We received 25 applications in this first round of the competition, and we were excited to see such strong interest from state and local governments across the United States. We’re already looking ahead to the next round of our competition, which we expect to announce in fall 2016. If you’re considering preparing a proposal, please feel free to email me, or visit povertyactionlab.org/stateandlocal to sign up to receive updates.

J-PAL State and Local Innovation Initiative

U.S. Supreme Court Justice Louis Brandeis once observed that a “state may, if its citizens choose, serve as a laboratory; and try novel social and economic experiments without risk to the rest of the country.”

This notion – that states and local governments can be “laboratories of democracy” – is at the core of an exciting new initiative we have recently launched at J-PAL North America.

Through our State & Local Innovation Initiative, we will support state and local leaders who are at the forefront of creating and using evidence to address important social issues.

Next week, February 16 is the deadline for expressions of interest for our first wave of state and local partners. Through this process, we will work to support state and local governments in using randomized evaluations to generate new and widely applicable lessons about which social programs work best and why.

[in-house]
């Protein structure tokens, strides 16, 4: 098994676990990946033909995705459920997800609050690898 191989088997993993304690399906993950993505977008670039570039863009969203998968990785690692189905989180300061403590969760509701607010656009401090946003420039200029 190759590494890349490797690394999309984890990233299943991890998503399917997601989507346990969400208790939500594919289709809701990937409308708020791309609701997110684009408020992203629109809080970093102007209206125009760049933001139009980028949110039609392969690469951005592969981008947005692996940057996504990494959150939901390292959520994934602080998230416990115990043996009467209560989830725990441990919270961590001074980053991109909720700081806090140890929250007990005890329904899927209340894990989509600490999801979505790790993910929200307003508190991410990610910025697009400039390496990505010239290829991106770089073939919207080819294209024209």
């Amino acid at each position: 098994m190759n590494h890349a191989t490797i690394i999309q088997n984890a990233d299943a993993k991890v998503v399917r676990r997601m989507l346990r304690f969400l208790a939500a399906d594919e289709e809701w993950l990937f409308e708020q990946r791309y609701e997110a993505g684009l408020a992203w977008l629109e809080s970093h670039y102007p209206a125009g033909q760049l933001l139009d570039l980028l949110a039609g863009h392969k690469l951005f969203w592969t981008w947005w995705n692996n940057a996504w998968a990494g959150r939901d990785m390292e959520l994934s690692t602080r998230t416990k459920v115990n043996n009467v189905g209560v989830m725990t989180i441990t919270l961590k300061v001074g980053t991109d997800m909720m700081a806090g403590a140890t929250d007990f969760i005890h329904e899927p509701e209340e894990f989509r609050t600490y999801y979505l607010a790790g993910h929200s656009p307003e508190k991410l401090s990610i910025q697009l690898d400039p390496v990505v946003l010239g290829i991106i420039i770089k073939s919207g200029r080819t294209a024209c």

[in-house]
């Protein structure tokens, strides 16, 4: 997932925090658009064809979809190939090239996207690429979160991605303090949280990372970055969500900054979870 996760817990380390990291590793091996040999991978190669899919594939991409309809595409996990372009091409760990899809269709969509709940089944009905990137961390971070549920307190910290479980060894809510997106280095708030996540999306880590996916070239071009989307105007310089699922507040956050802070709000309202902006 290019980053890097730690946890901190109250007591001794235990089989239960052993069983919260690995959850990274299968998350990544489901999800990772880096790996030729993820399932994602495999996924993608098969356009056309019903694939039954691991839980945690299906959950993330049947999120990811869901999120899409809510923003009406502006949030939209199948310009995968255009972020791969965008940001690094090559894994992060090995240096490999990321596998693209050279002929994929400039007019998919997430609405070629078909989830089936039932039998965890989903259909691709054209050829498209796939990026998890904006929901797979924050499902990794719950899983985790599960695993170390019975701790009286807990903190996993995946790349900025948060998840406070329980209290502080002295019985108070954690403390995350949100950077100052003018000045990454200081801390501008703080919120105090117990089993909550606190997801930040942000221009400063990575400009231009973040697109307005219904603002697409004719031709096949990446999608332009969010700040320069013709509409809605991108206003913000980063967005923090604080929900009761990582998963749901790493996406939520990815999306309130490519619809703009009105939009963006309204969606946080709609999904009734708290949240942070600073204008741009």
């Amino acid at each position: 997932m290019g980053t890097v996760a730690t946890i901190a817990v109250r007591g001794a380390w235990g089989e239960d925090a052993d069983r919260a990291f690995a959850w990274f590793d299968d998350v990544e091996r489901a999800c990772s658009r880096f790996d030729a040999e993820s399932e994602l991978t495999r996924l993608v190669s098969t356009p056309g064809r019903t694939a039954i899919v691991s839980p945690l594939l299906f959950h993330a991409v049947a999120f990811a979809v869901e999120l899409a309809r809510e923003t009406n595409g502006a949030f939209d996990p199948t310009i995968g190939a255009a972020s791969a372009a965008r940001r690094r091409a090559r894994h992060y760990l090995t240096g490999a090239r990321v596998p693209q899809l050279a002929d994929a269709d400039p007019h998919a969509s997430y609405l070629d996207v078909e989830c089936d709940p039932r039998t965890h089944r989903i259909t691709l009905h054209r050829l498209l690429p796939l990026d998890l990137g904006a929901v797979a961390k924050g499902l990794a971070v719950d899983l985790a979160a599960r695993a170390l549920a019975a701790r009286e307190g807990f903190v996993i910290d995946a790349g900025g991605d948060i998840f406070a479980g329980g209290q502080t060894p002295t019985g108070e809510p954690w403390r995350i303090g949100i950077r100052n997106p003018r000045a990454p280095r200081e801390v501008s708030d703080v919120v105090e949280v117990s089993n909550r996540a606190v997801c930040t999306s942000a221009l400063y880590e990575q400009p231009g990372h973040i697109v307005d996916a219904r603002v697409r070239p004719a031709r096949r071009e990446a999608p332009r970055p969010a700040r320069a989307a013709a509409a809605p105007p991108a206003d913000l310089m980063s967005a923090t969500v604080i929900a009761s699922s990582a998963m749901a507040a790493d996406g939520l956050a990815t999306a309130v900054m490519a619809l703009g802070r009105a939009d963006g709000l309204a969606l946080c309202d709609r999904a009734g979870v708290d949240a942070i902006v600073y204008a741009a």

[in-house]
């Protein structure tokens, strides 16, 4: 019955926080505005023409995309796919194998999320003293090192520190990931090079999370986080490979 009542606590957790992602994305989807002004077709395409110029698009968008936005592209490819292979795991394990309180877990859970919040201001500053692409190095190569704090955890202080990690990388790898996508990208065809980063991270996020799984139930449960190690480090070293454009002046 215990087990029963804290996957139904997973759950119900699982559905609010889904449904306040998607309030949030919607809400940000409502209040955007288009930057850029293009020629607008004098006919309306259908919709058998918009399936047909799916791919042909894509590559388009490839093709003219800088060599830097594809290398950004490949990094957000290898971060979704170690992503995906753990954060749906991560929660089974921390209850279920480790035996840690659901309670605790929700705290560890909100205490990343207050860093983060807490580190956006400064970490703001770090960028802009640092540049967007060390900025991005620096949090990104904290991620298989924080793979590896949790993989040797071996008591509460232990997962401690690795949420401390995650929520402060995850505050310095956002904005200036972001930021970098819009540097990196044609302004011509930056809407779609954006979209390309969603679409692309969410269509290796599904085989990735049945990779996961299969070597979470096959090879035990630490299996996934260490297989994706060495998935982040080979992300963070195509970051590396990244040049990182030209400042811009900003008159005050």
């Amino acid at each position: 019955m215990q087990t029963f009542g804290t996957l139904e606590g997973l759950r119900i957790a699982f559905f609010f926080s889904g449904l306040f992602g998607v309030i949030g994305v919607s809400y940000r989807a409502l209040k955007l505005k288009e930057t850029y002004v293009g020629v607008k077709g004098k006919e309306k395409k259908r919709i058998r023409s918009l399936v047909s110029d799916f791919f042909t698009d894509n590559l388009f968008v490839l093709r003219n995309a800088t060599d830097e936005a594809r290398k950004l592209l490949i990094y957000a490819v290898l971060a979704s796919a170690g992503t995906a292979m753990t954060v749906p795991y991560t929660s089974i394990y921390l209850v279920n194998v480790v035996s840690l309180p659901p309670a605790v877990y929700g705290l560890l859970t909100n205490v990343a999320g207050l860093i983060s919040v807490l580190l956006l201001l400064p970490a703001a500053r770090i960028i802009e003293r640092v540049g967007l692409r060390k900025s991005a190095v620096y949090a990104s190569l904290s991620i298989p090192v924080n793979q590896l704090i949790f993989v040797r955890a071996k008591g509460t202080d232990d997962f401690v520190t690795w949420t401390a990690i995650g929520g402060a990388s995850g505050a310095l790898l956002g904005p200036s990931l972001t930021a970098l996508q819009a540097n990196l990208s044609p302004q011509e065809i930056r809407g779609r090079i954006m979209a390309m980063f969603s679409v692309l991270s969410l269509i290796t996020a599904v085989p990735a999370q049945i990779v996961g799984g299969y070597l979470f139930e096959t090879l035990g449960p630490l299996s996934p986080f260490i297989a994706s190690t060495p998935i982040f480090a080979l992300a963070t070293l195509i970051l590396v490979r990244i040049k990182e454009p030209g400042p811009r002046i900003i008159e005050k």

Through this initiative, J-PAL North America will

  • Build the capacity of state and local governments to create and use rigorous evidence;
  • Share this evidence with other jurisdictions that may be facing similar challenges; and
  • Document and disseminate best practices for feasibly implementing randomized evaluations at the state and local level.

We don’t expect our state and government partners to come to us with fully formed ideas at this point. Instead, we’ve structured the initiative in two phases.

In the first phase (by February 16), we ask for state and local leaders to submit a brief letter of interest identifying the policy questions they would like to answer using randomized evaluations.

We will select a few partners to work with, and these state and local leaders will receive the help they need to turn their priority policy questions into feasible research plans. We will provide technical support from J-PAL staff for a period of up to one year, flexible pilot funding of up to $100,000, and matchmaking with J-PAL’s world-class network of researchers.

In the second phase of the competition, state and local governments that have partnered with a researcher from J-PAL’s network to design a high-quality randomized evaluation can apply for funding (typically in the range of $250,000–500,000) to carry out the evaluation.

The state and local leaders selected to participate in this initiative will serve as a model for others across the country, demonstrating that state and local governments can create and use rigorous evidence to address challenging social problems.

If you work in a state or local government in the United States, we hope you will consider sending us a letter of interest by February 16.  But next week is just the beginning — there will multiple rounds of both Phase I and Phase II of the competition over five years.

For more information, you can view our webinars on the initiative here and here.